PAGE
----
Ventilating Life Science Labs Yields Energy Dividend
New data from Aircuity suggests life sciences clients of its smart building platform are achieving record energy savings and environmental quality metrics in critical laboratory spaces.
According to the company’s analysis, more than 50 life sciences organizations operating the Aircuity platform are now saving 158,353,872 pounds of carbon dioxide (CO2) annually, whilst also saving over a billion (1B) in MBTUs.
BIO recently published a report finding that green initiatives which are being implemented by the biotech sector can mitigate the equivalent of 3 billion tons of carbon dioxide every year by 2030 – or around half of annual CO2 emissions in the United States. Improving indoor air quality (IAQ) in offices might also add as much as much US $20 billion annually to the U.S. economy, according to estimates from the Lawrence Berkeley National Laboratory.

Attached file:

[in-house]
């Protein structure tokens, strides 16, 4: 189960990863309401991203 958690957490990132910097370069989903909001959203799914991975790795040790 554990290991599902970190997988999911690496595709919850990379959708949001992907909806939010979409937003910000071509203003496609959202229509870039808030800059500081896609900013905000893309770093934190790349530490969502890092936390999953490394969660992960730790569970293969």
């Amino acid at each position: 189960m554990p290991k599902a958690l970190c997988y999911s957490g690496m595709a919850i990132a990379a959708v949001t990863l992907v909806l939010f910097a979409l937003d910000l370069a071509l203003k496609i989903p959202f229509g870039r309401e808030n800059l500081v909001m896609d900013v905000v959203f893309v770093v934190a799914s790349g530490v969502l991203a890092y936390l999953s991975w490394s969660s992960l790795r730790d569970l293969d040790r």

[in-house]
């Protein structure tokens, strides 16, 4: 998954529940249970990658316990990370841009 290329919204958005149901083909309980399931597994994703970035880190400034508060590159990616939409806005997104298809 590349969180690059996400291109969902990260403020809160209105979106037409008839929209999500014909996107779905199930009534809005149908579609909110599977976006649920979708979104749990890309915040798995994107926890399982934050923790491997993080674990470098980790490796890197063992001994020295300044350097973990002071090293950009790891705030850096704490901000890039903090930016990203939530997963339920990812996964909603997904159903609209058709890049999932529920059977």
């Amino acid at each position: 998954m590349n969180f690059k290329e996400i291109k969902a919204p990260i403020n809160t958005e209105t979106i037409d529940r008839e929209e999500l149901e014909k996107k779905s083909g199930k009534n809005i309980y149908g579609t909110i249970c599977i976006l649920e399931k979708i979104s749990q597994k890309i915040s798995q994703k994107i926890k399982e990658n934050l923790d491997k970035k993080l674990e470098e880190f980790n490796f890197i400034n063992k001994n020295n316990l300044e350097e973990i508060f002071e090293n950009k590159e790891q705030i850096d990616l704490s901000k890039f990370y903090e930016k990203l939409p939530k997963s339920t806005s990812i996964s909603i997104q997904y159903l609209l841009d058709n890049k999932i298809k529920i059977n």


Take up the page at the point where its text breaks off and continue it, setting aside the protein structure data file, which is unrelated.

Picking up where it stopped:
Dan Diehl, Aircuity CEO, says: “The global life sciences industry has grown rapidly over the past decade, with its dramatic upward trajectory only strengthened by the COVID-19 and the critically important drive to Net Zero.
“Life science companies now realize that labs are typically the most carbon intensive areas in their portfolios and are focusing on leveraging proven concepts for a future of Net Zero Labs.”
HVAC systems typically account for 30 per cent of total energy use in commercial buildings; whereas, in laboratories like the ones operated by most life sciences companies, this rate increases to between 60 and 70 per cent.
As many cutting-edge life sciences companies are now further focusing on decarbonizing and deep energy efficiency as part of a larger commitment to corporate ESG, improving lab efficiency often represents the biggest opportunity to reach aggressive but critical environmental targets.